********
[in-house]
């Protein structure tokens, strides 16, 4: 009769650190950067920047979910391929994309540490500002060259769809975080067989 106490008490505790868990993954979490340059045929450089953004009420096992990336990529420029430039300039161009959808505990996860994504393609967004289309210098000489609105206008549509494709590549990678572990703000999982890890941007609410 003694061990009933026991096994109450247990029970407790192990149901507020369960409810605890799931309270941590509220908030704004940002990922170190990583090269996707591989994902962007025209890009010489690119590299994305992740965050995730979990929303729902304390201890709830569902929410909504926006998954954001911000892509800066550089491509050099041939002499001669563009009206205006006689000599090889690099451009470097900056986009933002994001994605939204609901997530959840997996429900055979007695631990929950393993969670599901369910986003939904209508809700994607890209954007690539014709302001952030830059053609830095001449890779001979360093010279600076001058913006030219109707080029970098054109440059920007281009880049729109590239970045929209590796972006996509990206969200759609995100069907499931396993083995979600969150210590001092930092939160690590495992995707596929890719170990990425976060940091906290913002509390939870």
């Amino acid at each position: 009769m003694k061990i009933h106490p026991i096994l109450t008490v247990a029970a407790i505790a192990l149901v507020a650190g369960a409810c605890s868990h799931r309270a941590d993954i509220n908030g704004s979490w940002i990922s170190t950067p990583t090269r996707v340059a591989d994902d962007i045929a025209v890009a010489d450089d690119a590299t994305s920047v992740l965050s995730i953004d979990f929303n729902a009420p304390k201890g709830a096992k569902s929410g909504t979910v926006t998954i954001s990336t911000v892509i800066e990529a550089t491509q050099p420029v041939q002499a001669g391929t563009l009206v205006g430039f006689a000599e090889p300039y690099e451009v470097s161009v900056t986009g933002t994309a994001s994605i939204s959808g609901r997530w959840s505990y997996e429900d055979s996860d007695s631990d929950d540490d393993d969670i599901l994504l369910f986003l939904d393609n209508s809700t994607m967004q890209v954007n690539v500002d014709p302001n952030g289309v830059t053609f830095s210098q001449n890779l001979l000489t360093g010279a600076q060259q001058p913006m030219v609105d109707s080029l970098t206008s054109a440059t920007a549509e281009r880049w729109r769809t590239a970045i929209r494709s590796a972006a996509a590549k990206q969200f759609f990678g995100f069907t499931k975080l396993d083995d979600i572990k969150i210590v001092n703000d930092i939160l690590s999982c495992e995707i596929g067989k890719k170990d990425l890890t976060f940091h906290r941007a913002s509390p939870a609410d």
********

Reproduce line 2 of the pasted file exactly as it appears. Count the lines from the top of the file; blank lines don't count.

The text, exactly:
């Protein structure tokens, strides 16, 4: 009769650190950067920047979910391929994309540490500002060259769809975080067989 106490008490505790868990993954979490340059045929450089953004009420096992990336990529420029430039300039161009959808505990996860994504393609967004289309210098000489609105206008549509494709590549990678572990703000999982890890941007609410 003694061990009933026991096994109450247990029970407790192990149901507020369960409810605890799931309270941590509220908030704004940002990922170190990583090269996707591989994902962007025209890009010489690119590299994305992740965050995730979990929303729902304390201890709830569902929410909504926006998954954001911000892509800066550089491509050099041939002499001669563009009206205006006689000599090889690099451009470097900056986009933002994001994605939204609901997530959840997996429900055979007695631990929950393993969670599901369910986003939904209508809700994607890209954007690539014709302001952030830059053609830095001449890779001979360093010279600076001058913006030219109707080029970098054109440059920007281009880049729109590239970045929209590796972006996509990206969200759609995100069907499931396993083995979600969150210590001092930092939160690590495992995707596929890719170990990425976060940091906290913002509390939870």